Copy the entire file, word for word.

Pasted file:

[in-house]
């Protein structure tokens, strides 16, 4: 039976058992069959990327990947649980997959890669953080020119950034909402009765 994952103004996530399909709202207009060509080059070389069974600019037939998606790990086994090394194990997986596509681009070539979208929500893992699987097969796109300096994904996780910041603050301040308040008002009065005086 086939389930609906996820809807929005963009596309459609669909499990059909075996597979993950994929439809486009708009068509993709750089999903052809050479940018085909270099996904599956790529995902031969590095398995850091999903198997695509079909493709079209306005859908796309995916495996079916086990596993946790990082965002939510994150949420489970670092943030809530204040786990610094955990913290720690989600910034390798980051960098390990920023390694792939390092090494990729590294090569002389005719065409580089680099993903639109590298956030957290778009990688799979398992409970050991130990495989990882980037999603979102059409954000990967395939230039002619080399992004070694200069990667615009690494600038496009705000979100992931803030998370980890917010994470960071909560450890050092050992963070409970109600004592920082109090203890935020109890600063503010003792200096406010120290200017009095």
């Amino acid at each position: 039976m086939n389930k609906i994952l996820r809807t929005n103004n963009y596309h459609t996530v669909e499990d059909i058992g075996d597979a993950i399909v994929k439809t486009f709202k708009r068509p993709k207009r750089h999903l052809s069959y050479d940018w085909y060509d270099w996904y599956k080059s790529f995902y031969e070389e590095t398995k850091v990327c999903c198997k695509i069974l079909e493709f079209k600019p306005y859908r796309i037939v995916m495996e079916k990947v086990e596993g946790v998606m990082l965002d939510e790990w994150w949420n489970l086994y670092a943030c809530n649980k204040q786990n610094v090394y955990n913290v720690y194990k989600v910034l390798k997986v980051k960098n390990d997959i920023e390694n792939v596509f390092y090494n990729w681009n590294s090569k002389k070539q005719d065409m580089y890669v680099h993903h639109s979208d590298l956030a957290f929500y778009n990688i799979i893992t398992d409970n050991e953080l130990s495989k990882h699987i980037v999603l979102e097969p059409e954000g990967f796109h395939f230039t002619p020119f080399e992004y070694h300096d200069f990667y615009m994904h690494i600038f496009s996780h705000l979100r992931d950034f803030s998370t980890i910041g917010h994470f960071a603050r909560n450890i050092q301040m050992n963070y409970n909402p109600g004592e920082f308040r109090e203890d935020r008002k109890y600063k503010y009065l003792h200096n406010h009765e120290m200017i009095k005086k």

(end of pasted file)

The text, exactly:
[in-house]
């Protein structure tokens, strides 16, 4: 039976058992069959990327990947649980997959890669953080020119950034909402009765 994952103004996530399909709202207009060509080059070389069974600019037939998606790990086994090394194990997986596509681009070539979208929500893992699987097969796109300096994904996780910041603050301040308040008002009065005086 086939389930609906996820809807929005963009596309459609669909499990059909075996597979993950994929439809486009708009068509993709750089999903052809050479940018085909270099996904599956790529995902031969590095398995850091999903198997695509079909493709079209306005859908796309995916495996079916086990596993946790990082965002939510994150949420489970670092943030809530204040786990610094955990913290720690989600910034390798980051960098390990920023390694792939390092090494990729590294090569002389005719065409580089680099993903639109590298956030957290778009990688799979398992409970050991130990495989990882980037999603979102059409954000990967395939230039002619080399992004070694200069990667615009690494600038496009705000979100992931803030998370980890917010994470960071909560450890050092050992963070409970109600004592920082109090203890935020109890600063503010003792200096406010120290200017009095």
């Amino acid at each position: 039976m086939n389930k609906i994952l996820r809807t929005n103004n963009y596309h459609t996530v669909e499990d059909i058992g075996d597979a993950i399909v994929k439809t486009f709202k708009r068509p993709k207009r750089h999903l052809s069959y050479d940018w085909y060509d270099w996904y599956k080059s790529f995902y031969e070389e590095t398995k850091v990327c999903c198997k695509i069974l079909e493709f079209k600019p306005y859908r796309i037939v995916m495996e079916k990947v086990e596993g946790v998606m990082l965002d939510e790990w994150w949420n489970l086994y670092a943030c809530n649980k204040q786990n610094v090394y955990n913290v720690y194990k989600v910034l390798k997986v980051k960098n390990d997959i920023e390694n792939v596509f390092y090494n990729w681009n590294s090569k002389k070539q005719d065409m580089y890669v680099h993903h639109s979208d590298l956030a957290f929500y778009n990688i799979i893992t398992d409970n050991e953080l130990s495989k990882h699987i980037v999603l979102e097969p059409e954000g990967f796109h395939f230039t002619p020119f080399e992004y070694h300096d200069f990667y615009m994904h690494i600038f496009s996780h705000l979100r992931d950034f803030s998370t980890i910041g917010h994470f960071a603050r909560n450890i050092q301040m050992n963070y409970n909402p109600g004592e920082f308040r109090e203890d935020r008002k109890y600063k503010y009065l003792h200096n406010h009765e120290m200017i009095k005086k």